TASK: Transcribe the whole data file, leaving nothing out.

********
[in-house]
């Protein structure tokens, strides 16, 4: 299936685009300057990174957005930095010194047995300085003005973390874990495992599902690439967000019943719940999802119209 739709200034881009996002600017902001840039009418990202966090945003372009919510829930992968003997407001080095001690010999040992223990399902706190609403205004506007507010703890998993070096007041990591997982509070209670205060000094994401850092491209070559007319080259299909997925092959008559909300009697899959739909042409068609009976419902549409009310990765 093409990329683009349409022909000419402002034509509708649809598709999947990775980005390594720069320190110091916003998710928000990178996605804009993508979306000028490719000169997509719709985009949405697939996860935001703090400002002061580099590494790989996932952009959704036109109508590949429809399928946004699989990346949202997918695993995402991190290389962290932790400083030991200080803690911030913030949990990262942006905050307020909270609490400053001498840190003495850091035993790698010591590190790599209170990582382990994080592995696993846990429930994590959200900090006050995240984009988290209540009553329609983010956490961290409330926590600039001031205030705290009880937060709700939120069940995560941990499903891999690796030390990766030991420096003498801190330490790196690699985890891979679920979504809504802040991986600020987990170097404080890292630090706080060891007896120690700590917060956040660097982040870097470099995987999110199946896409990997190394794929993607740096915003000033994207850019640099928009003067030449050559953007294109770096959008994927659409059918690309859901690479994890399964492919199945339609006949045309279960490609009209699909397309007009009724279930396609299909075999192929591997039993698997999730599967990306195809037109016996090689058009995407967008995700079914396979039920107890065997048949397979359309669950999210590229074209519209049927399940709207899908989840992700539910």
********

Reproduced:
[in-house]
């Protein structure tokens, strides 16, 4: 299936685009300057990174957005930095010194047995300085003005973390874990495992599902690439967000019943719940999802119209 739709200034881009996002600017902001840039009418990202966090945003372009919510829930992968003997407001080095001690010999040992223990399902706190609403205004506007507010703890998993070096007041990591997982509070209670205060000094994401850092491209070559007319080259299909997925092959008559909300009697899959739909042409068609009976419902549409009310990765 093409990329683009349409022909000419402002034509509708649809598709999947990775980005390594720069320190110091916003998710928000990178996605804009993508979306000028490719000169997509719709985009949405697939996860935001703090400002002061580099590494790989996932952009959704036109109508590949429809399928946004699989990346949202997918695993995402991190290389962290932790400083030991200080803690911030913030949990990262942006905050307020909270609490400053001498840190003495850091035993790698010591590190790599209170990582382990994080592995696993846990429930994590959200900090006050995240984009988290209540009553329609983010956490961290409330926590600039001031205030705290009880937060709700939120069940995560941990499903891999690796030390990766030991420096003498801190330490790196690699985890891979679920979504809504802040991986600020987990170097404080890292630090706080060891007896120690700590917060956040660097982040870097470099995987999110199946896409990997190394794929993607740096915003000033994207850019640099928009003067030449050559953007294109770096959008994927659409059918690309859901690479994890399964492919199945339609006949045309279960490609009209699909397309007009009724279930396609299909075999192929591997039993698997999730599967990306195809037109016996090689058009995407967008995700079914396979039920107890065997048949397979359309669950999210590229074209519209049927399940709207899908989840992700539910």